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Norm Stockton: “I’ve always strived to make my music something that speaks to the heart”

Norm Stockton
(Image credit: Lauren Stockton)

Versatile bass guitar maestro Norm Stockton has worked with a wide range of artists over his multi-decade career. He is equally adept at working with American Idol star Clark Beckham as he is in the field of smooth jazz-funk with Steve Laury of Fattburger.

His rock chops are immense, and his thirst for exploring the possibilities of I music in all its forms have led him to investigate the grooves in West African polyrhythms.

As well as his bass adventures, Norm is an educator who has released a well-received series of instructional DVDs and the book, The Worship Bass Book: Bass, Espresso & The Art Of Groove. He regularly conducts masterclasses at music colleges in Los Angeles and London, and his website ArtofGroove.com (opens in new tab) boasts subscribers from around the world.

Norm's solo works feature top-calibre guests including John Patitucci, Gregg Bissonette, Etienne Mbappé and more. He has worked with a raft of Grammy winners, and was the go-to live bassist for the chart-topping worship music artist Lincoln Brewster for six years.

His music and his Christian faith are front and centre in his life and work: there's a philosophical element to his music that is easy to appreciate. Now based in Orange County, California, Norm chats with us about five albums that have marked key moments in his career to date.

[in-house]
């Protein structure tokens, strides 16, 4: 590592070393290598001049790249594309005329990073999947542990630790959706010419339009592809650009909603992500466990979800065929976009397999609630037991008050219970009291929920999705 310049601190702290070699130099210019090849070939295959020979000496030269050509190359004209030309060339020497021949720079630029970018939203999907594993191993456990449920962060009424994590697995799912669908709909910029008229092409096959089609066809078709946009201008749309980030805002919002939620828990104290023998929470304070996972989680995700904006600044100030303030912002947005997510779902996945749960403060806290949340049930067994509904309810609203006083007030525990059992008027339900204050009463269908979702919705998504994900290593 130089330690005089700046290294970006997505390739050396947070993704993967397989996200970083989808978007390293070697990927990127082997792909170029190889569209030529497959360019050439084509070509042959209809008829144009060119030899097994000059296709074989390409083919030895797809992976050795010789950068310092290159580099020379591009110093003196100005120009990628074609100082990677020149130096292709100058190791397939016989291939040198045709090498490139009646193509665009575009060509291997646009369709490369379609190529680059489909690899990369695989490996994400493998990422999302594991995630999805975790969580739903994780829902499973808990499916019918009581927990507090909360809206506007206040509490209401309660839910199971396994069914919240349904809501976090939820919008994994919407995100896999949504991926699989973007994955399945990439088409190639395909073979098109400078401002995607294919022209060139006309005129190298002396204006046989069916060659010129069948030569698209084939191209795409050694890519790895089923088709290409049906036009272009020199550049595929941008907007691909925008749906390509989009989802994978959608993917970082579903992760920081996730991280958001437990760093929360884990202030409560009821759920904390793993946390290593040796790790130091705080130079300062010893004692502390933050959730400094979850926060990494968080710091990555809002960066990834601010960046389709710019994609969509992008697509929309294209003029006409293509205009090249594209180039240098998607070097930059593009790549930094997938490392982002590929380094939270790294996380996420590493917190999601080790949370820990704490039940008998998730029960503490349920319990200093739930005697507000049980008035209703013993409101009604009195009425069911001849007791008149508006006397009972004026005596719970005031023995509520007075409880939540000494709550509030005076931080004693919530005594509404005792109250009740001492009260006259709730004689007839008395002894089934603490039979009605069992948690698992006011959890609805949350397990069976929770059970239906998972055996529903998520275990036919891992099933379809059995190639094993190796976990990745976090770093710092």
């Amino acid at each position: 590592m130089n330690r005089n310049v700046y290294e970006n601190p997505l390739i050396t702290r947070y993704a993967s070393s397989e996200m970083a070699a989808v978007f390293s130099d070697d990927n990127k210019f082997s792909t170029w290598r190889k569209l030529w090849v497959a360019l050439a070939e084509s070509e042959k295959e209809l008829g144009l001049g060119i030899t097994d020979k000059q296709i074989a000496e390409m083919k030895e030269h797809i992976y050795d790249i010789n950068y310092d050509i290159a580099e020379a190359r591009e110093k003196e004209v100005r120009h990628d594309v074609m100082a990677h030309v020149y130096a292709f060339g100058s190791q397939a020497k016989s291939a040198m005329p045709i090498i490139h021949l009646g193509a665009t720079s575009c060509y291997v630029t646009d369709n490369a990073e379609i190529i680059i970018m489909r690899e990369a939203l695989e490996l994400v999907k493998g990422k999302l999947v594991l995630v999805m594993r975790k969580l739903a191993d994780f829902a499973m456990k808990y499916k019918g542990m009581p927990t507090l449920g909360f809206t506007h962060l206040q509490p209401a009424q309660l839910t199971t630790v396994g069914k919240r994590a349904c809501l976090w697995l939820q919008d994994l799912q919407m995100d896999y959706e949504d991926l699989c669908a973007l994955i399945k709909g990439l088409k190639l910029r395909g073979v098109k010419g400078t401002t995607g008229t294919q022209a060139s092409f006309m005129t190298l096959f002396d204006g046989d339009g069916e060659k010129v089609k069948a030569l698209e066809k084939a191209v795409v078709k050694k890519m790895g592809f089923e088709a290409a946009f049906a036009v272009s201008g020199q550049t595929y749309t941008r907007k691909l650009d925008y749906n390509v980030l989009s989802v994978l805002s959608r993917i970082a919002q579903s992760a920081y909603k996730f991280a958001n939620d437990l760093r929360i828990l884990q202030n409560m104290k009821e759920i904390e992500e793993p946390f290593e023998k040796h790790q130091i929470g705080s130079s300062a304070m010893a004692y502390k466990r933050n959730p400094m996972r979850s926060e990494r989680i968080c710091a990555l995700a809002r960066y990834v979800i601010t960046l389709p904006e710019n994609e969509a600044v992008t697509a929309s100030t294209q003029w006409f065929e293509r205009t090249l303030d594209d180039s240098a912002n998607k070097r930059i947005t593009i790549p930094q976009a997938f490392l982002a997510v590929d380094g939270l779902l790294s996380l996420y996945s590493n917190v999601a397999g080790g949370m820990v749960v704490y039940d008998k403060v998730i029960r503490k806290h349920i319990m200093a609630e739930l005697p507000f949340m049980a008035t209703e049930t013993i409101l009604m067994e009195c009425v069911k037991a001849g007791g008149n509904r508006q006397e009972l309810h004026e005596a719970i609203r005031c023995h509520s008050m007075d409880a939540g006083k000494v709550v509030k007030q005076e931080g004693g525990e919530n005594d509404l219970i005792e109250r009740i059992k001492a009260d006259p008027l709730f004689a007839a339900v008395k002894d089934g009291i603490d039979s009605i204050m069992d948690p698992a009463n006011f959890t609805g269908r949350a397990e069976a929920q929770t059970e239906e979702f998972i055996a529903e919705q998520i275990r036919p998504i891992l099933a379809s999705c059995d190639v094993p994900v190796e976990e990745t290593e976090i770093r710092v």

Norm Stockton – Grooves And Sushi (2021) 

“Sushi is sort of a recurring theme with me. I’m half Japanese, born and raised in Japan, so it’s close to my heart. What was really exciting about this for me was that it was the first project I ever did as a leader where it was all tracked live. 

A testimony to the fabulous players on it

“The idea was that we’d record for one day and it would be done. Then I thought, ‘If we’re gonna do that, how much harder would it be to have a camera crew there to shoot it so we’re able to actually see the performances?’ It’s a much more involved process, but I was already too far down that road by then, so we did four different shoots with four different ensembles. 

“We thought it’d be kind of fun to have sushi and tell stories, and maybe even throw a couple of those stories in on the record! I had tons of fascinating conversations, so it ended up being a web series with people like Gregg Bissonette talking about working with Ringo, and Chris Coleman talking about playing with Prince

“It was definitely a thrill and a challenge, because we were playing music that had never been performed before, in an ensemble that had never played together. It is testimony to the fabulous players that were on the project that it all came out amazingly well.”